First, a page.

Tony Brown reviews Alun, Gweno & Freda by Gee Williams

Alun Gweno & Freda

Seren, £14.99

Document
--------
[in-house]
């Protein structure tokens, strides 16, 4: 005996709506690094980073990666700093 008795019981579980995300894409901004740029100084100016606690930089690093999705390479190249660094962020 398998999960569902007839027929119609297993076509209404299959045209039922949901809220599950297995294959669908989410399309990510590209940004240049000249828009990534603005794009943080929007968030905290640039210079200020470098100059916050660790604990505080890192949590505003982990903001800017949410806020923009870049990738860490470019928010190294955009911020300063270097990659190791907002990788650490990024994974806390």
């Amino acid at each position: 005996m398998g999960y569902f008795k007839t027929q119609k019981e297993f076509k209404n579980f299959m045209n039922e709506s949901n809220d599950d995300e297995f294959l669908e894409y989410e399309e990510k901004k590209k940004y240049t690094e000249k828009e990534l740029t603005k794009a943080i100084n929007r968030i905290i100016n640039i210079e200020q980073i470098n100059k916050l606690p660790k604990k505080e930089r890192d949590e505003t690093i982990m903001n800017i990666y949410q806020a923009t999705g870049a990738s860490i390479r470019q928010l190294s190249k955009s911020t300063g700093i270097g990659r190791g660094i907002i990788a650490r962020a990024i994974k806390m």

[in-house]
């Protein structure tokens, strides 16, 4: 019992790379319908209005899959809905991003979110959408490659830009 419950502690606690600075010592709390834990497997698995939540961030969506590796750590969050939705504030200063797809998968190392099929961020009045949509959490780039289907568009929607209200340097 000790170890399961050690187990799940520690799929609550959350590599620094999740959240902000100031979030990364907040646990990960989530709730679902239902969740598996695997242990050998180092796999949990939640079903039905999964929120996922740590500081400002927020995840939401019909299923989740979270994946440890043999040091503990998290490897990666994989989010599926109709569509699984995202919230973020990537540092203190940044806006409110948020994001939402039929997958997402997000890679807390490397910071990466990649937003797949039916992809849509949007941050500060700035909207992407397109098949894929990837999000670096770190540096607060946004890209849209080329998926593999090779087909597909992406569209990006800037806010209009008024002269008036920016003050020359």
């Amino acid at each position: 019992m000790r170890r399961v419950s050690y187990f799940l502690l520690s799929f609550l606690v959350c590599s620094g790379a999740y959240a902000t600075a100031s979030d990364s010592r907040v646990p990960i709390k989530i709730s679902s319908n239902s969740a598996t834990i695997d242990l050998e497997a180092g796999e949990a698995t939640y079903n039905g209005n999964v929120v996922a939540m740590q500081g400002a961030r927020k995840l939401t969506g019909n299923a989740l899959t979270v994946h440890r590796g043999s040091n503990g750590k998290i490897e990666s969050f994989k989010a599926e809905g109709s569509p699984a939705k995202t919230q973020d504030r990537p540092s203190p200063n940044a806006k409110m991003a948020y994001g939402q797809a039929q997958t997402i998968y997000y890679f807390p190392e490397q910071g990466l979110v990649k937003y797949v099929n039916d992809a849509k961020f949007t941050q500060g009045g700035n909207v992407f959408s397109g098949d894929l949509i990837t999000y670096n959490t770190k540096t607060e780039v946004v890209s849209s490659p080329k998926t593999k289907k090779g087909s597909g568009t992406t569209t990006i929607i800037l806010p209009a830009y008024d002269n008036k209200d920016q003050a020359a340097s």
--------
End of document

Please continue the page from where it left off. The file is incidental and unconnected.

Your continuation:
In 1972 John Pikoulis published an essay on Alun Lewis’s poem ‘The Way Back’. Written in India, in 1943, it seemed to be a love poem and yet the opening lines (‘Six days and two thousand miles…’) indicated that the poem could not be to his wife Gweno, at home in Wales. In 1975 John Pikoulis was contacted by Freda Aykroyd, whose affair with Alun Lewis in India in 1943 was at that point unknown. She had read his essay and revealed that the poem was written to her. Thus began the events at the core of this book, described by the author as ‘a hybrid work, a biography of a biography as well as a biography proper’. There is much that adds significantly to our understanding of Lewis’s life and work, but for the most part the book details John Pikoulis’s years of research for his landmark biography of Lewis (Alun Lewis: A Life, 1984) and, centrally, Pikoulis’s complex, emotionally fraught relations with Freda and Gweno; as his meetings and correspondence with Freda and with the Lewis family develop, they come, John Pikoulis writes, ‘to regard me as a go-between’. At one point Freda writes ‘you know I have always loved you because you became a sort of surrogate Alun for me’; it is an extraordinary and, one might feel, unenviable position for an academic biographer to be in.

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